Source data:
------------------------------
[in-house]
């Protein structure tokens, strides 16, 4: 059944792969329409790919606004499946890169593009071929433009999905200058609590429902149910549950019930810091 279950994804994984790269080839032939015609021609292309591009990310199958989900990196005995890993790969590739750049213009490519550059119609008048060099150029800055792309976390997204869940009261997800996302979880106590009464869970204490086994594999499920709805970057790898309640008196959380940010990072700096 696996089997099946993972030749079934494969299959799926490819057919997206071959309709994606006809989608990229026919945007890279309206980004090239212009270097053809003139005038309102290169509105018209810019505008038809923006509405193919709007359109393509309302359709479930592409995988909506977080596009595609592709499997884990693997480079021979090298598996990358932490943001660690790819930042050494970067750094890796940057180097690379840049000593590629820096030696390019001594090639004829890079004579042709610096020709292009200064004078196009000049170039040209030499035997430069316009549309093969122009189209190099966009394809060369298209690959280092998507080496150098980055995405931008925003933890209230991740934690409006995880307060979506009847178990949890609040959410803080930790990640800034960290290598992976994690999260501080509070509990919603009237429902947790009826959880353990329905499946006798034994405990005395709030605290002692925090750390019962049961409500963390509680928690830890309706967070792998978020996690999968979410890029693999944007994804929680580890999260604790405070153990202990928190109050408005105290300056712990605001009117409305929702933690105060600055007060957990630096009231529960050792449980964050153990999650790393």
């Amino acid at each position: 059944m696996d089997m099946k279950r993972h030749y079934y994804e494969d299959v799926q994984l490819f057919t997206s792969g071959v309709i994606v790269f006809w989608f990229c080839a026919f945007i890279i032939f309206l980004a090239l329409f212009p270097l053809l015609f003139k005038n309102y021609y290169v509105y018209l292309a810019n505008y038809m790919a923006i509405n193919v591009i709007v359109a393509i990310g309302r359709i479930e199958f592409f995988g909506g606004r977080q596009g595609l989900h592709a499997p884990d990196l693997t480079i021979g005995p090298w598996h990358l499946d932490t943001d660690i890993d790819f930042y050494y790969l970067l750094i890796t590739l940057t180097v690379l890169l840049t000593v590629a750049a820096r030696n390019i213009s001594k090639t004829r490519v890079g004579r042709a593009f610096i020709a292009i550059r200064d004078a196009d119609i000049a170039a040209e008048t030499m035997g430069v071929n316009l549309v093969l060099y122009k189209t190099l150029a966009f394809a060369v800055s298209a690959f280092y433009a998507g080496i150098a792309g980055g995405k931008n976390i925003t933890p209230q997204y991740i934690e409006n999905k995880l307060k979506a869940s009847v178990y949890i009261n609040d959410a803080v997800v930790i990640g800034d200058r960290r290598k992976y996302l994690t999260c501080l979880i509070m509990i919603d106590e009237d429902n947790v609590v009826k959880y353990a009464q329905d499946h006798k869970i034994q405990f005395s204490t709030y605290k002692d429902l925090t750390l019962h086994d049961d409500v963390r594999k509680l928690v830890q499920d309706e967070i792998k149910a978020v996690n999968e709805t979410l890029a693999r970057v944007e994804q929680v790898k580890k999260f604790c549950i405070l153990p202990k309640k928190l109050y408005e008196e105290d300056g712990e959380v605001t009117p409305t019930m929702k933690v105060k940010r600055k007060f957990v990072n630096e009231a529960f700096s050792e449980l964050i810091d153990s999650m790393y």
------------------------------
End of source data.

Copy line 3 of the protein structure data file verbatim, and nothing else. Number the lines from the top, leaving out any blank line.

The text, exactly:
């Amino acid at each position: 059944m696996d089997m099946k279950r993972h030749y079934y994804e494969d299959v799926q994984l490819f057919t997206s792969g071959v309709i994606v790269f006809w989608f990229c080839a026919f945007i890279i032939f309206l980004a090239l329409f212009p270097l053809l015609f003139k005038n309102y021609y290169v509105y018209l292309a810019n505008y038809m790919a923006i509405n193919v591009i709007v359109a393509i990310g309302r359709i479930e199958f592409f995988g909506g606004r977080q596009g595609l989900h592709a499997p884990d990196l693997t480079i021979g005995p090298w598996h990358l499946d932490t943001d660690i890993d790819f930042y050494y790969l970067l750094i890796t590739l940057t180097v690379l890169l840049t000593v590629a750049a820096r030696n390019i213009s001594k090639t004829r490519v890079g004579r042709a593009f610096i020709a292009i550059r200064d004078a196009d119609i000049a170039a040209e008048t030499m035997g430069v071929n316009l549309v093969l060099y122009k189209t190099l150029a966009f394809a060369v800055s298209a690959f280092y433009a998507g080496i150098a792309g980055g995405k931008n976390i925003t933890p209230q997204y991740i934690e409006n999905k995880l307060k979506a869940s009847v178990y949890i009261n609040d959410a803080v997800v930790i990640g800034d200058r960290r290598k992976y996302l994690t999260c501080l979880i509070m509990i919603d106590e009237d429902n947790v609590v009826k959880y353990a009464q329905d499946h006798k869970i034994q405990f005395s204490t709030y605290k002692d429902l925090t750390l019962h086994d049961d409500v963390r594999k509680l928690v830890q499920d309706e967070i792998k149910a978020v996690n999968e709805t979410l890029a693999r970057v944007e994804q929680v790898k580890k999260f604790c549950i405070l153990p202990k309640k928190l109050y408005e008196e105290d300056g712990e959380v605001t009117p409305t019930m929702k933690v105060k940010r600055k007060f957990v990072n630096e009231a529960f700096s050792e449980l964050i810091d153990s999650m790393y």